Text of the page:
From Sea to Shining Sea, Day 17:  Dallas, TX

Two U.S. Presidents have had strong ties to Dallas.  Both were children of privilege from political dynasties.  Their fathers were in government service, as were their brothers.  Both attended New England prep schools, earned degrees from Harvard, and served in the military.  One came to Dallas to retire after eight years in office; the other met his death in the city before the end of his first term.

Our exploration of the city today centered around these two Presidents.  First stop was Dealey Plaza, the site of the assassination of President John F. Kennedy in 1963.  Just a couple of blocks walk from our hotel took us to this public square honoring George Bannerman Dealey, a 19th century newspaper publisher and civic leader.
BEFORE 1963, DEALY PLAZA WAS ALL ABOUT GEORGE DEALY.
Situated in the historic West End of downtown Dallas, Dealey Plaza was established as a Dallas city park with fountain and other structures completed in 1940 as part of a post-Depression Works Project Administration undertaking to employ local citizens while improving the city's infrastructure.
DEALEY PLAZA
This otherwise benign park would have continued in anonymity had it not been for the actions of an assassin, who killed President Kennedy as his motorcade moved through the square in 1963 and seared the name of this place in collective memory.  To learn more about this story, we visited the Sixth Floor Museum at the Dallas County Administration Building—formerly the Texas School Book Depository—overlooking the plaza.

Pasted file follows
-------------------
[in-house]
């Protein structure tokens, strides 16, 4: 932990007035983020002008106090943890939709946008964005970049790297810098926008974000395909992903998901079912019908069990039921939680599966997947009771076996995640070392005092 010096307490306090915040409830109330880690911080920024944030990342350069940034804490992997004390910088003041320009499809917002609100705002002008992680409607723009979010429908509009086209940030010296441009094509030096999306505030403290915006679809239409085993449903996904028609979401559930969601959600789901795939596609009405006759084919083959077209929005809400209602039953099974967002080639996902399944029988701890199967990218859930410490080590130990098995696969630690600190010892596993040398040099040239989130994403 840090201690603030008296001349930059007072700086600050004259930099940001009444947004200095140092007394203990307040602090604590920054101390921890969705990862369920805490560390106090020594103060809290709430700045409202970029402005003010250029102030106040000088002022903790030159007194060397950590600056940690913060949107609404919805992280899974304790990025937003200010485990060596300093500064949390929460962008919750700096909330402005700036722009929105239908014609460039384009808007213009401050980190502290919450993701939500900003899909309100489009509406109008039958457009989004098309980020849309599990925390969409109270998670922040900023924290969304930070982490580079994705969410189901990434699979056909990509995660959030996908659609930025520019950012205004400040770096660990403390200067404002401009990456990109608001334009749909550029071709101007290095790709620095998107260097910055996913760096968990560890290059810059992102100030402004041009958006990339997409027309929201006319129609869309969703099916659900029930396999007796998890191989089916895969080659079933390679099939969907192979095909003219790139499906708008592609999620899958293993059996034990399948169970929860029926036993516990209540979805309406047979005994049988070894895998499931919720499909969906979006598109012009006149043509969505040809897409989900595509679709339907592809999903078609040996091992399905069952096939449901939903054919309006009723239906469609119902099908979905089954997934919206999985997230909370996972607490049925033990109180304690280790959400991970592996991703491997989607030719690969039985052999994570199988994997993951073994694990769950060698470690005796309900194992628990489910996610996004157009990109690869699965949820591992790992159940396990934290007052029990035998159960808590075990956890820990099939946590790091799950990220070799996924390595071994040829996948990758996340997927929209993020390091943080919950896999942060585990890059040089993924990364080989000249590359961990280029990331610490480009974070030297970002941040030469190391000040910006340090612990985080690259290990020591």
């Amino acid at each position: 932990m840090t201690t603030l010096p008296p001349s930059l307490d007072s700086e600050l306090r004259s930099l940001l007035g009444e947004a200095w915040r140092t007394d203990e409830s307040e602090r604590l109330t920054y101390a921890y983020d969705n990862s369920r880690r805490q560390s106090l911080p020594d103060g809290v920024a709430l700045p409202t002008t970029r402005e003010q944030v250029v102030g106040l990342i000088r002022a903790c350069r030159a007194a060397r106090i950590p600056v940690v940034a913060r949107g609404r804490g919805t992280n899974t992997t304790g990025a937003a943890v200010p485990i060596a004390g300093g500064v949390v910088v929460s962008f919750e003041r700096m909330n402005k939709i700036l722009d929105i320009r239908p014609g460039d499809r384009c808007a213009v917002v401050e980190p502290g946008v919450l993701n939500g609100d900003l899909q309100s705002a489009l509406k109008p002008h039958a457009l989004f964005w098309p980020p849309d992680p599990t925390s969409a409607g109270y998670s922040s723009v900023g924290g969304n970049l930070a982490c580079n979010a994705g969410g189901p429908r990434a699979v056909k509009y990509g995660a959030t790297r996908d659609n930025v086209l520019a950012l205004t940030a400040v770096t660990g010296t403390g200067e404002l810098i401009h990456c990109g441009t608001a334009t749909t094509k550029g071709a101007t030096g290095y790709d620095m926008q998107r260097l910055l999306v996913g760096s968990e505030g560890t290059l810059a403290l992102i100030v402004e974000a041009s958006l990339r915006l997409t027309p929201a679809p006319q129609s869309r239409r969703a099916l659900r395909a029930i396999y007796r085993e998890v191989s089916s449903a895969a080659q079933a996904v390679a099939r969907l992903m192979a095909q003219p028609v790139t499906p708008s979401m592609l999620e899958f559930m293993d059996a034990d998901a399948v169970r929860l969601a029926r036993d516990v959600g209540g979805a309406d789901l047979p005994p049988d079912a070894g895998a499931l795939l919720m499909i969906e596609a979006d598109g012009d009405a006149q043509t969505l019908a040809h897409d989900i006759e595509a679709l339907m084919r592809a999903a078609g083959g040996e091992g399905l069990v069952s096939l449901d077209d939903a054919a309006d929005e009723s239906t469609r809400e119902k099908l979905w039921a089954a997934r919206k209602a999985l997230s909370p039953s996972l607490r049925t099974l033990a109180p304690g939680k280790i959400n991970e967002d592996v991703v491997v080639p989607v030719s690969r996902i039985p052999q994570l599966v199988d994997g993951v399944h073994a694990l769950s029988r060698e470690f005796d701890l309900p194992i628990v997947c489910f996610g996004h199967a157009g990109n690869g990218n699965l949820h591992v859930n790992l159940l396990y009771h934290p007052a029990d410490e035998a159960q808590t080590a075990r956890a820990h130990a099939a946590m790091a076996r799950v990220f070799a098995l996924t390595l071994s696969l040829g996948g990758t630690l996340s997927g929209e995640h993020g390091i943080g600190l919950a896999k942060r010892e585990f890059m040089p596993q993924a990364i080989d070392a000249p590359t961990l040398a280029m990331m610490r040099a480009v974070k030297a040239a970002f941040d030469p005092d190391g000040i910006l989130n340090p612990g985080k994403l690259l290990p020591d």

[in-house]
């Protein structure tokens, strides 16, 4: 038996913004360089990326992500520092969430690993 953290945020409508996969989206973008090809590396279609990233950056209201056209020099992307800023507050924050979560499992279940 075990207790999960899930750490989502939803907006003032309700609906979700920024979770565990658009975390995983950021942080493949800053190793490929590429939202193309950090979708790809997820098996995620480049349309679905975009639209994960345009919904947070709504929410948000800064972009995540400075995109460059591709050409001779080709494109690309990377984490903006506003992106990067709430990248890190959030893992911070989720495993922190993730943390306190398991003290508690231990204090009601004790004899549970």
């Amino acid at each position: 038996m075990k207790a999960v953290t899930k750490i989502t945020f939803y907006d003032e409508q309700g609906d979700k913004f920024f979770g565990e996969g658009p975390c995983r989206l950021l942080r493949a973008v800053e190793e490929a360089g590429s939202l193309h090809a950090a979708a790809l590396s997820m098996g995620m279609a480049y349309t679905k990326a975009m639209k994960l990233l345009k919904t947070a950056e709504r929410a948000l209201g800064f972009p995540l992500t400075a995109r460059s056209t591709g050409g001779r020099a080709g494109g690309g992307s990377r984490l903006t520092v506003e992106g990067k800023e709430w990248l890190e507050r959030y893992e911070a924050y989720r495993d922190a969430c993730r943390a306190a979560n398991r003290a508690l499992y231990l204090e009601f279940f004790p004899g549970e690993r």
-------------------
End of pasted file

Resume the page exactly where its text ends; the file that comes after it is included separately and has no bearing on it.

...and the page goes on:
FORMER TEXAS SCHOOL BOOK DEPOSITORY AT THE CORNER OF ELM & HOUSTON STREETS
Outside the building a Texas historic marker announces the significance of the location and the building.  Conspiracy theorists still abound, including one who was hawking brochures and period newspapers outside the museum.  Visitors have scratched around the word 'allegedly' to emphasize their doubt about the Warren Commission's conclusion that Lee Harvey Oswald acted alone in killing the president.
After so many years of hearing of this site and the tragedy that occurred here, being at the location was almost overpowering in its gravitas.  Operated by an independent non-profit organization unaffiliated with any government entity, the Sixth Floor Museum at Dealey Plaza presents a picture of the social and political landscape of the early 1960s and chronicles the assassination and its aftermath.
THE AREA WHERE OSWALD TOOK AIM AT THE PRESIDENT IS GLASSED IN.
According to interpretive signs, Oswald, an employee of the book depository, had strategically stacked cases of books in front of a corner window of the sixth floor overlooking the plaza to conceal his sniper's perch from other employees walking past.  Though visitors are not permitted in this corner, one can approach the corner window directly above on the seventh floor.